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Current time:0:00Total duration:16:14

Video transcript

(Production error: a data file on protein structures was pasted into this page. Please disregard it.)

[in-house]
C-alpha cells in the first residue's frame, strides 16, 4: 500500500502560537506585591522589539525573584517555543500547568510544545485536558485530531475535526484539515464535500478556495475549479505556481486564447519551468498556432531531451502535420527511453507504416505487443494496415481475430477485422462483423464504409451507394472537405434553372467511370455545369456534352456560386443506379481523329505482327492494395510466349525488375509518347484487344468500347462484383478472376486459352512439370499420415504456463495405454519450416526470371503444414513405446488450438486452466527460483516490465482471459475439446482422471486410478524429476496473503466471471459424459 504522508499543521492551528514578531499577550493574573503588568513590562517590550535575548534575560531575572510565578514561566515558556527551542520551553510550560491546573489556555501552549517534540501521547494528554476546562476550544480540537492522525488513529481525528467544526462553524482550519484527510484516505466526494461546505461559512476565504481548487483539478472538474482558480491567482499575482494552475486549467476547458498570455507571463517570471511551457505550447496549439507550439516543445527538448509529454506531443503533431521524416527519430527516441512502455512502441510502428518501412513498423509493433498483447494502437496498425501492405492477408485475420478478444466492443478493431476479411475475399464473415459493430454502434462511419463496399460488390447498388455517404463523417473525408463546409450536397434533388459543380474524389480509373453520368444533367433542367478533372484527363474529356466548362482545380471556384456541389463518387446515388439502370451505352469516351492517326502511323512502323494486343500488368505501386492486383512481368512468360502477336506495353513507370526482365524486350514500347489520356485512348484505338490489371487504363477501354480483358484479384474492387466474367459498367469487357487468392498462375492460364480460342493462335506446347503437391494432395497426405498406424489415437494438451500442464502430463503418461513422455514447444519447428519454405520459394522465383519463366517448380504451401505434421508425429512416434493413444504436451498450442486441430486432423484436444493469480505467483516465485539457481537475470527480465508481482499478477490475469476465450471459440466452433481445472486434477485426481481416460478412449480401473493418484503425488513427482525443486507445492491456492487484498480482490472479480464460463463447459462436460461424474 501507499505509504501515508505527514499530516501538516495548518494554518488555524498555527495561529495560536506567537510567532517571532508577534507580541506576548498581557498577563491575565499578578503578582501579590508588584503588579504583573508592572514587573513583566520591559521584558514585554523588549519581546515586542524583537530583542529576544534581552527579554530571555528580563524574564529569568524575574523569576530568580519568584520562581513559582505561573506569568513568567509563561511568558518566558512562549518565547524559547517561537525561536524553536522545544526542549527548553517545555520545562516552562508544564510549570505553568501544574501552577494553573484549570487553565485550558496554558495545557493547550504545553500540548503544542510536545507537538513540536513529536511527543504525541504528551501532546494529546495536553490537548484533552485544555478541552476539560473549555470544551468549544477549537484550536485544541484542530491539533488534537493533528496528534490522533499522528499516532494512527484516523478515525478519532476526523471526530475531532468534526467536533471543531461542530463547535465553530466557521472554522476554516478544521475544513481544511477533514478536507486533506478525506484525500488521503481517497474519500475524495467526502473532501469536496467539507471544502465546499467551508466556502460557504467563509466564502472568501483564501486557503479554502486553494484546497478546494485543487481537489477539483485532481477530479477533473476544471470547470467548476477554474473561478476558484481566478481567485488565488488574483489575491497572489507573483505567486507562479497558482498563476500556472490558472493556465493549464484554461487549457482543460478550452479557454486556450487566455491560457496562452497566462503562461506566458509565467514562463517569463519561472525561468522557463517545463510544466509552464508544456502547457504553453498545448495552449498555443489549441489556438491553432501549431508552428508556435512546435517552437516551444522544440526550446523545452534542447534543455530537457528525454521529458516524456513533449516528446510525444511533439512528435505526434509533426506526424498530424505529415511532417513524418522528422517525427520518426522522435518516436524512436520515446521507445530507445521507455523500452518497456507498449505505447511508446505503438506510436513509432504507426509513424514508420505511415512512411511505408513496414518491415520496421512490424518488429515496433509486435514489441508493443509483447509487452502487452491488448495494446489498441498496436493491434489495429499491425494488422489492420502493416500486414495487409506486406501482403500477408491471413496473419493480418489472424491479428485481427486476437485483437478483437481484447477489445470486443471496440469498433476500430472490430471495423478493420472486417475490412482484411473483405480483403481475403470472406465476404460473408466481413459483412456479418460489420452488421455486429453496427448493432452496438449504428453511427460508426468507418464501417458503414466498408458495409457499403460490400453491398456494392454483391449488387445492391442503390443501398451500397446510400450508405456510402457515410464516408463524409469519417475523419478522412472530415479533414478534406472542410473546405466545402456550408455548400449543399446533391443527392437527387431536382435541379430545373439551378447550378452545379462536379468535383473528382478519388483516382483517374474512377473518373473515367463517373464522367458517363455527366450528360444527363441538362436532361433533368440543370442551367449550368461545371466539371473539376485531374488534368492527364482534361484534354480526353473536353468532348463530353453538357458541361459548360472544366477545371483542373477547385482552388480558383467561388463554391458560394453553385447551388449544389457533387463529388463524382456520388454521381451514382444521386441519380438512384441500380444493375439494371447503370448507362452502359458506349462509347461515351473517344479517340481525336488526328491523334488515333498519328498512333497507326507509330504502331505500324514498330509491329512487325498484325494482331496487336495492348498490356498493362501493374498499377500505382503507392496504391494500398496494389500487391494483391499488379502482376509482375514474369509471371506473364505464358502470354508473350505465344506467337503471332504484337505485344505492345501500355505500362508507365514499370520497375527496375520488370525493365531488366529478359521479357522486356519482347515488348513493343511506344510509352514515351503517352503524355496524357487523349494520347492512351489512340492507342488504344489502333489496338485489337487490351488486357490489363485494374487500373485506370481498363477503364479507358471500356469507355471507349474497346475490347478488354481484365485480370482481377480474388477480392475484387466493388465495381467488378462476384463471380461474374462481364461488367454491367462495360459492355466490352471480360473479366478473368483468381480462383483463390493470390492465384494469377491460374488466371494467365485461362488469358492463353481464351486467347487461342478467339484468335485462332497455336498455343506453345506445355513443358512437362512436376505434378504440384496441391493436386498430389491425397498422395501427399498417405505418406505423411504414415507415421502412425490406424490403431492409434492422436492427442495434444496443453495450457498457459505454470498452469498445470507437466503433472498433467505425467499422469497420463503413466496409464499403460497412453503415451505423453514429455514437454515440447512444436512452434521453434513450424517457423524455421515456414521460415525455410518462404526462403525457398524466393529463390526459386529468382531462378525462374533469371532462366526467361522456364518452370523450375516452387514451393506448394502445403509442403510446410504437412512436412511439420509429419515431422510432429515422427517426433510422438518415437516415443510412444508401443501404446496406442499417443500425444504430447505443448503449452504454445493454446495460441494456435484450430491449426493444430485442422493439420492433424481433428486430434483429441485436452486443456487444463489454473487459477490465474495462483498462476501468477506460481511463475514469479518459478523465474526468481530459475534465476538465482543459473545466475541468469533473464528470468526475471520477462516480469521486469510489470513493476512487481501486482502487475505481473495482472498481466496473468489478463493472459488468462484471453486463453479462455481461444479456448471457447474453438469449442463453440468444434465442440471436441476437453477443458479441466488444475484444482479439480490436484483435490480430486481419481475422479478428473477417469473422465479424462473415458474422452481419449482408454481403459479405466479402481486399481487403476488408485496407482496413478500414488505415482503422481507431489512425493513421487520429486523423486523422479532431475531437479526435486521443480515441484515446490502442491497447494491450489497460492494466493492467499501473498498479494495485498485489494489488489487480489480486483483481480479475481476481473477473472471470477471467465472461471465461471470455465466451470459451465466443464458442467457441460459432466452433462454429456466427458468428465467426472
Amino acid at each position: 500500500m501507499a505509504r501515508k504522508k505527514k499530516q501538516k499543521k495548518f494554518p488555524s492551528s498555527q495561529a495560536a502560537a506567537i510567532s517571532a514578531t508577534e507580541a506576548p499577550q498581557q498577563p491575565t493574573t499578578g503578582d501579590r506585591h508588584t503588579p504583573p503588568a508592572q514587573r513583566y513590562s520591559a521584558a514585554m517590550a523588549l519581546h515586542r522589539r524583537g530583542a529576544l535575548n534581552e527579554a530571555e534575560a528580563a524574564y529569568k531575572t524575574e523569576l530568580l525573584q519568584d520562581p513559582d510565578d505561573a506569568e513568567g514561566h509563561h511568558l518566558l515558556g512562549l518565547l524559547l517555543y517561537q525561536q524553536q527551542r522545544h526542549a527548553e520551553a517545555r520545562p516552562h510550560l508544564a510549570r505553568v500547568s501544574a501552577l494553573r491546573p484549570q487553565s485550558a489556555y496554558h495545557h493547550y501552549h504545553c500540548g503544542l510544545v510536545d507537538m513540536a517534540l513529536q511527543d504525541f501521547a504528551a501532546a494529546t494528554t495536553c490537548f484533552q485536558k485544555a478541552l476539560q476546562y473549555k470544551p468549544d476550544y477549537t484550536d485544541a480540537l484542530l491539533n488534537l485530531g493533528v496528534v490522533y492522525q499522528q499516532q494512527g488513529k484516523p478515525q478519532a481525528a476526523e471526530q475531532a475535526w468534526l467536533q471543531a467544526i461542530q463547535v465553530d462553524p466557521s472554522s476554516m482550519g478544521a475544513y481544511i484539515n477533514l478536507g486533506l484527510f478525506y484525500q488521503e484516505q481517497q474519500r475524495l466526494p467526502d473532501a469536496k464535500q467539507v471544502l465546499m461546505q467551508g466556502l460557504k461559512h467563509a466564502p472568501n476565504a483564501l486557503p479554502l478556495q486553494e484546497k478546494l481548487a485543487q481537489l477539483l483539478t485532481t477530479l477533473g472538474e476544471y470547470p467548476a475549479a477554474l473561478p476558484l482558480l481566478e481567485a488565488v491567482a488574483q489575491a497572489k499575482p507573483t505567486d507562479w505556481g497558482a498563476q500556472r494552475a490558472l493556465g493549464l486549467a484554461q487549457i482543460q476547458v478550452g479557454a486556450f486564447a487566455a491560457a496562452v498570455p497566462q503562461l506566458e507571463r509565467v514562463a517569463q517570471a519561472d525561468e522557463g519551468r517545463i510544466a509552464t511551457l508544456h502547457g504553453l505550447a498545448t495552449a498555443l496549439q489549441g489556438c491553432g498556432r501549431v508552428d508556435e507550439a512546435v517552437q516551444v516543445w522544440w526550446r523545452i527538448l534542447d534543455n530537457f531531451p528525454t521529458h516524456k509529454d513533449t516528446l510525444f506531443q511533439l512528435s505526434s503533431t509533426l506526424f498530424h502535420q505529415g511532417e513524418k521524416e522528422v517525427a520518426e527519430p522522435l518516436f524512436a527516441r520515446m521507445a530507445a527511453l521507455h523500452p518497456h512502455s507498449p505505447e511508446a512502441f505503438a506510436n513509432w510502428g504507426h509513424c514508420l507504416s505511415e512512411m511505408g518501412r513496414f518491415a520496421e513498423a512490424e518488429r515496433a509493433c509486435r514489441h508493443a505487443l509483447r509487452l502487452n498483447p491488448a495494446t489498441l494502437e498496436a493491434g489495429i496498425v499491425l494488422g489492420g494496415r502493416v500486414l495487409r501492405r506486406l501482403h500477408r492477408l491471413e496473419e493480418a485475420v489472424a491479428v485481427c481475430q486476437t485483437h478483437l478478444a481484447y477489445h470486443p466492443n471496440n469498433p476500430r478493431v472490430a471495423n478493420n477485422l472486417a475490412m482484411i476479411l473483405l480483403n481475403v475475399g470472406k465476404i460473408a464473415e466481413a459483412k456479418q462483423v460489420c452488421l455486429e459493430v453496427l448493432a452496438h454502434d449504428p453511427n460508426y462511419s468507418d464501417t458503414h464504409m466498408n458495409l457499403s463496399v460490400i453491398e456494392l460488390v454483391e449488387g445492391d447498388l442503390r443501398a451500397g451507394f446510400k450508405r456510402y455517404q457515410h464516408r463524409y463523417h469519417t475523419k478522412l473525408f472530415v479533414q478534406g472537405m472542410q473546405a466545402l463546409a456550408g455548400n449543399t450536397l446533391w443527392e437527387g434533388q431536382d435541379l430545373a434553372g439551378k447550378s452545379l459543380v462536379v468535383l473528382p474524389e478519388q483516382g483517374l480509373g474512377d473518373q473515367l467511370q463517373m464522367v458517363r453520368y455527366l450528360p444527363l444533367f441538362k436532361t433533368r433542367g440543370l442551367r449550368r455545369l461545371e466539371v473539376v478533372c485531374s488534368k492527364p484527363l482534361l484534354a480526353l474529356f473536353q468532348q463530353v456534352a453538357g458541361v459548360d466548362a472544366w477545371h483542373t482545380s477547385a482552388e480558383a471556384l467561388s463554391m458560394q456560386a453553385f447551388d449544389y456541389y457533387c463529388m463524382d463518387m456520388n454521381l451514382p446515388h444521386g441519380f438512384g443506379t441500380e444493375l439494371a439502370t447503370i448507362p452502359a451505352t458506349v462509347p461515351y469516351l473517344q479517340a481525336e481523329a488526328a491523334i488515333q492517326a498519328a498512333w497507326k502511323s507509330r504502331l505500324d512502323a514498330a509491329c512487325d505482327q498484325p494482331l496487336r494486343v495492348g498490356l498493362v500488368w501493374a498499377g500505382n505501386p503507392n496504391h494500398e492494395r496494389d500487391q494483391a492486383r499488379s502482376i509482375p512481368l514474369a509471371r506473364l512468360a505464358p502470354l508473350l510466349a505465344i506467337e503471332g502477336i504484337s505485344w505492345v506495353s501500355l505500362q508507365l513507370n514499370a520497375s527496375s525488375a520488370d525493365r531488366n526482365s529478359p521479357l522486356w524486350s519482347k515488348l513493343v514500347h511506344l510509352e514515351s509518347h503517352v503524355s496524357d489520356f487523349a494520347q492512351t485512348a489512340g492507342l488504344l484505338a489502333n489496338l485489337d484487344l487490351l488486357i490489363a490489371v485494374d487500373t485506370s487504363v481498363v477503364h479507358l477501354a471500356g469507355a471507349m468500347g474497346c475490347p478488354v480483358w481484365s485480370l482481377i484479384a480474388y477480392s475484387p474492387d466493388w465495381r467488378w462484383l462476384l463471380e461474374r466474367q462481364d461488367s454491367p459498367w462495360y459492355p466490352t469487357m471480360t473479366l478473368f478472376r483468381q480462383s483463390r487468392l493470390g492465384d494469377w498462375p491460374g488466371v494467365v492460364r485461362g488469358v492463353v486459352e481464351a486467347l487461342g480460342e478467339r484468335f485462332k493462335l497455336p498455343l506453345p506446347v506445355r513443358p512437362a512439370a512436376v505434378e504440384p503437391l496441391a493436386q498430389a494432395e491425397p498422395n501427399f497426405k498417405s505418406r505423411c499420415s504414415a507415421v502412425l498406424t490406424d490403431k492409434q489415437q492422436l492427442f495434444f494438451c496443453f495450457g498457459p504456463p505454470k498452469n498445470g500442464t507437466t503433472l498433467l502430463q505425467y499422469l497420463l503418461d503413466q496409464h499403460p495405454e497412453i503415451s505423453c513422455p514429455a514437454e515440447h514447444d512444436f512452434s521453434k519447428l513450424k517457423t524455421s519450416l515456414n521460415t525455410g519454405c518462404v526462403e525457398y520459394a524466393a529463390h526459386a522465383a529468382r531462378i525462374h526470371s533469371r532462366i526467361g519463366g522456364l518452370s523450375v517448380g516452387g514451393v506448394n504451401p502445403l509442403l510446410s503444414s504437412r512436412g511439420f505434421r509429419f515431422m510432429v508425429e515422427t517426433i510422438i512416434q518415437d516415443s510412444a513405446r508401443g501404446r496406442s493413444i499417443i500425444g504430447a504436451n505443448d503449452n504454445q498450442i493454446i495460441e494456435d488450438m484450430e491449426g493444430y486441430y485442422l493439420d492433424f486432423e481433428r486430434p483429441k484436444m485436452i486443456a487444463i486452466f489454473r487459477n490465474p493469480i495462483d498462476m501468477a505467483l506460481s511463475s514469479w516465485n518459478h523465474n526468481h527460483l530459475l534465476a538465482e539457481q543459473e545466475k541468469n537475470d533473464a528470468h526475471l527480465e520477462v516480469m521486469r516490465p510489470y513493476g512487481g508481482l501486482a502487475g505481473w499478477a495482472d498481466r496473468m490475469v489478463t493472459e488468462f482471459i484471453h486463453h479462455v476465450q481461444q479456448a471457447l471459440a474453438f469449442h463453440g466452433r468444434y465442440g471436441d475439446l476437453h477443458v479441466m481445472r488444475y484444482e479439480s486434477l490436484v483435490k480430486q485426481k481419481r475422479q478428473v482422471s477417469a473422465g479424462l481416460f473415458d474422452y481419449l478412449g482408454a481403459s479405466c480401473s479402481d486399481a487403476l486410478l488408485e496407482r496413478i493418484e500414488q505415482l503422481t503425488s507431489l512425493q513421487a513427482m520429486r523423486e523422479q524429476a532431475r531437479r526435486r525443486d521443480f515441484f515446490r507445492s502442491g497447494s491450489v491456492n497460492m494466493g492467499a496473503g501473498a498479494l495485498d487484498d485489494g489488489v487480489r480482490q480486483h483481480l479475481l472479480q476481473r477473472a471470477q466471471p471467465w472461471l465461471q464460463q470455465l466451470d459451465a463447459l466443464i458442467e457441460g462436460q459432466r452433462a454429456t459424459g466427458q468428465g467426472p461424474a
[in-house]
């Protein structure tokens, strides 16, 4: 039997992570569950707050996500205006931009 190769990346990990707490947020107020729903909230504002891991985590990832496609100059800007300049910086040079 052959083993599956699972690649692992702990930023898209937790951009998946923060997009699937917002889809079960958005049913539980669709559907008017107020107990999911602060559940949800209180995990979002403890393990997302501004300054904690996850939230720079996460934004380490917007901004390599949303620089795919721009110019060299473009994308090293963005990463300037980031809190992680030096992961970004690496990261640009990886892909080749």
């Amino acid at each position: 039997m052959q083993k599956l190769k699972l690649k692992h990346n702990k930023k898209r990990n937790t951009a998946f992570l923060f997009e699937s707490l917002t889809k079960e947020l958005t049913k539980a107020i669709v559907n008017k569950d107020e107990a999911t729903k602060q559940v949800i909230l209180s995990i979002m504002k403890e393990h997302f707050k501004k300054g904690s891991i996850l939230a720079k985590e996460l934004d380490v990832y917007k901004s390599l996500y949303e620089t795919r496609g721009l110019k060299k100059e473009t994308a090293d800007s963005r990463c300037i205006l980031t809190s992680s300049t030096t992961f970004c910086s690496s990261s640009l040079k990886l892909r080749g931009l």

we saw in the last video that orthonormal orthonormal bases make for good coordinate systems coordinate systems where it's easy to figure out the coordinates easy to figure out figure out coordinates that's what we did in the last video let's see if there are other useful reasons to have an orthonormal basis so we already know let's say I have some subspace V let's say V is a subspace subspace of RN and let's say we have let's say we have B which is an orthonormal basis B is equal to v1 v2 all the way to VK and it is an orthonormal orthonormal orthonormal basis for V which is just a fancy way of saying that all of these vectors have length 1 and they're all orthogonal with respect to each other now we've seen many times before that if I have just any member of RN so let's say that I have some vector X let's say I have some vector X that is a member of RN then X can be represented as a sum of a member of V as some vector V that is in our subspace and some vector W that is in the orthogonal complement of our subspace let me write that down where where V is a member of my subspace and W is a member of my subspace is orthogonal complement we saw this when I was doing the whole set of videos on orthogonal complements now what is this thing right here what is this thing right there by definition by definition that is the projection the projection of X onto V this would be the projection of X onto these orthogonal complement and we in the past that this is not an easy thing to find that if I set up let's say I set up some matrix a that has my basis vectors as the columns so if I set up some matrix a that looks like this v1 v2 all the way to VK we learned before that if we wanted to figure out and have a kind of a general way of figuring out what the projection is we learned that the projection the projection of any vector X onto V is equal to a times a transpose a inverse times a times X and this was a pain to figure out that is a pain to figure out but let's see if if the assumption that these guys are orthonormal or that this is an orthonormal set in any way in any way simplifies this so the first thing we can do is just explore this a little bit this vector V this is a member of our subspace which means it can be represented as a linear combination of my basis vectors so I can write I can write X is equal to a set of V I can write c1 times v1 plus c2 times v2 all the way to plus CK times VK this is the same thing as just any vector or some unique member of my subspace V so that's V right there and you can also view this as the projection the projection of X onto the subspace V so X can be represented as some member of V and then some member of these orthogonal complement plus W right there now what happens if we take both sides of this equation if we dot it with some one of these guys with let's say VI let's dot both sides this equation with VI so if I take VI dot X dot X where VI is the itis vector up here the ice basis that the ith basis vector and the basis for my subspace V what am I going to get this is going to be a c1 times V i x v1 plus c2 times VI times v2 plus you're going to keep going eventually you'll get to the I term which will be C I times V I dotted with VI and then you know assuming that I isn't one two or K eventually we'll get to see K times VI dotted with VK right we just saw this in the last video I'm just dotting both sides but we also have this W term so then we're going to plus VI dot W VI dot W now just as a kind of a you know just to make clarify things in the last video we assumed that X was inside of the subspace that so that X could be represented with coordinates here now X can be any member of RN and we're just looking at the projection of X and because it's any member it's going to be some combination of these guys plus some member of these orthogonal complement now when I take the dot product of one of my basis vectors the I paste this vector with both sides equation this side is just that then the right side something very similar happens to what we saw in the last video what is VI dot v1 well they're different they're different members of this orthonormal set so they're orthogonal so that's going to be 0 VI dot v2 that's 0 assuming VI doesn't equal to VI dot VI is 1 so this term is just going to be CI VI dot V K that's also 0 doesn't matter what our constant is 0 times anything is 0 and then what is VI dot W well by definition W is a member of our of our orthogonal complement to V which means that is orthogonal to every member of V well this is a member of V so these two guys are orthogonal so that is also equal to 0 and just like that you get CI CI is equal to V I times X I sorry times X just like that so what does this do this is kind of a very similar result that we got last time but remember we're not looking for we're not assuming that X is a member of V in that case and you know the C eyes would be the coordinates for X in this case we're looking for the we're looking for the projection of X onto V or the member of V that is that is kind of X's component in V or that represents X's projection onto V so if we now want to find if we now want to find the projection of X onto V the projection of X onto V it's equal to these CIS times the respective basis vectors but now we know what the CIS are there that basis vector times your vector X so just like that we get a pretty simple way of figuring out the projection onto a subspace with an orthonormal basis so let's see c1 is just going to be v1 dot X that's c1 and then we're gonna multiply that times the vector v1 that's a vector 2 and then the next the next I guess we could say you know the next coefficient on v2 is going to be v2 dot x times the vector v2 and then you're going to go all the way to + VK dot X dot X times VK and if you remember if you remember the what we did when we took the projection of X onto some line when we were taking the projection of X onto some line where L is equal to the span of some unit vector where this had a length 1 you know for T is any real number that's just a line some of the span of some unit vector we assume this has length 1 then the projection onto a line just simplified to the formula X dot let me write it this way X dot u times the vector u this was a projection onto a line notice when we're dealing with an orthonormal basis for a subspace when you take a projection of any vector in RN onto that subspace it's essentially you're just taking you're just dotting it you're just finding the projection onto the line spanned by each of these vectors right VX dot v1 times the vector v1 x times you want times vector v1 you're taking excess projections onto the line spanned by each of these guys that's all it is but clearly this is a much much simpler way of finding a projection than going through this mess of saying you know a times you know the inverse of a transpose a times a times a transpose I forgot that a transpose when I wrote it the first time times X this is clearly a lot easier but you might say okay this is easier but you know you told me that a projection is a linear transformation you've told me it's a linear transformation so I want to figure out the matrix here so let's see if being orthonormal in any way simplifies this so no we could always just figure out for any particular X we can just apply the dot product with each of the basis vectors those will be the coefficients and then apply those coefficients times the basis vectors add them up and you know your projection but you know some of us might actually want the transformation matrix so let's figure out what it is so let me just rewrite what we already know what we already know we already know that the projection onto any subspace V of X is equal to a times a transpose a inverse times a times X and where a is column vectors where a is column vectors are just are just the basis vectors v1 v2 all the way to VK now let's see if the assumption that these guys are an orthonormal basis let's see if this simplifies it at all let's take the case in particular of a transpose a a transpose a is going to be equal to what it's going to be equal to a transpose a transpose let's think about this these guys are members of RN so there's going to be an N by K matrix this is going to be so this is n by K this guy right here is K by n times an N by K we're going to have a K by K product right K by n times n by K is going to be K by K a transpose a is going to be K by K and what a transpose equal to well each of these columns are going to become rows so the first row here is going to be V 1 transpose V 1 transpose the second column here is going to be V 2 transpose and you're going to go all the way down the K column there is going to be VK transpose just like that and then a is of course this thing right there so a it looks like this you have V 1 @ you have V 2 like that and then you keep going and you have VK just like that now what's going to happen when we take this product let's do a couple of rows right here so when I take this product I'm going to K by K matrix let me write it big so I can explain it reasonably so what's the first row first column going to be it's going to be this row dotted with this column or v1 dot v1 well v1 dot v1 that's nice that's just one and then what's the second row second column well that's just going to be v2 you can get your row from this guy in your column from that guy this row dotted with that column so v2 dot v2 so that's nice that'll be a 1 and in general if your dotting if your finding the d you know aii or you're finding anything along the diagonal you're going to take the you know let's say the i throw with the ithe column so you're just going to have ones that go all the way down the diagonal now what about everything else let's say that you're looking for those say you're looking for this entry right here which is the first row second column this is going to be this guy right here is going to be the dot product of V 2 is going to be the dot product of this row it's going to be re the dot product of V 1 it's going to be a dot product of this row with this column right there so this is going to be V 1 dot V 2 but these two guys are orthogonal so what's that going to be equal to it's going to be equal to 0 this one right here is going to be V 1 dot V 3 well that's going to be 0 V 1 dot anything other than V 1 is going to be 0 similarly everything here the second row it's going to be v2 the first column in the second row is going to be v2 dot v1 which is clearly zero and you have v2 dot v2 which is 1 and then v2 dot all the rest of stuff is going to be 0 they're all orthogonal with respect to each other and so everything else is if you're not into if you're not if your row and your column is not the same well if your row and your column is the same you're going to be dotting the same vector so you're going to be getting one because all of their lengths are 1 but if your row and column are not the same you're going to be taking the dot product of two different members of your orthonormal basis and they're all orthogonal so you're just going to get a bunch of zeros so you're just going to get a bunch of zeros now what is this you have zeros everywhere with ones down the diagonal it's a K by K it's a K by K matrix this is the identity matrix in R K so that's simply what you assumed so normally this was our definition this was our definition of or this is our way of finding our transformation matrix for the projection of X onto some subspace but that's simply if we assume if we assume an orthonormal basis orthonormal orthonormal basis then a transpose a a transpose a becomes the K by K identity matrix and so what's the inverse of the identity matrix so a transpose a inverse becomes the inverse of the K by K identity matrix which is just the K by K identity matrix so this simplifies to the projection onto V of our vector X simplifies to a times the inverse of the identity major was just the identity matrix so it's just a times I K times a transpose I always forget that second a transpose right there times X and we could just ignore this that does nothing to it so it's just equal to it's just equal to a times a transpose times X which is a huge simplification I still have to do a matrix matrix product but finding the transpose finding the transpose of a matrix is pretty straightforward you just switch the rows in the column finding the inverse first multiplying the transpose times a that's a lot of work but then it's a huge amount of work to find the inverse of this thing but now since we assumed that these columns here are all they form an orthonormal set this just gets reduced to the identity matrix and the projection of X onto V is just equal to a times a transpose where a is the matrix where each of the column vectors each of the column vectors are the basis vectors for our subspace V anyway hopefully that gives you even more appreciation for orthonormal bases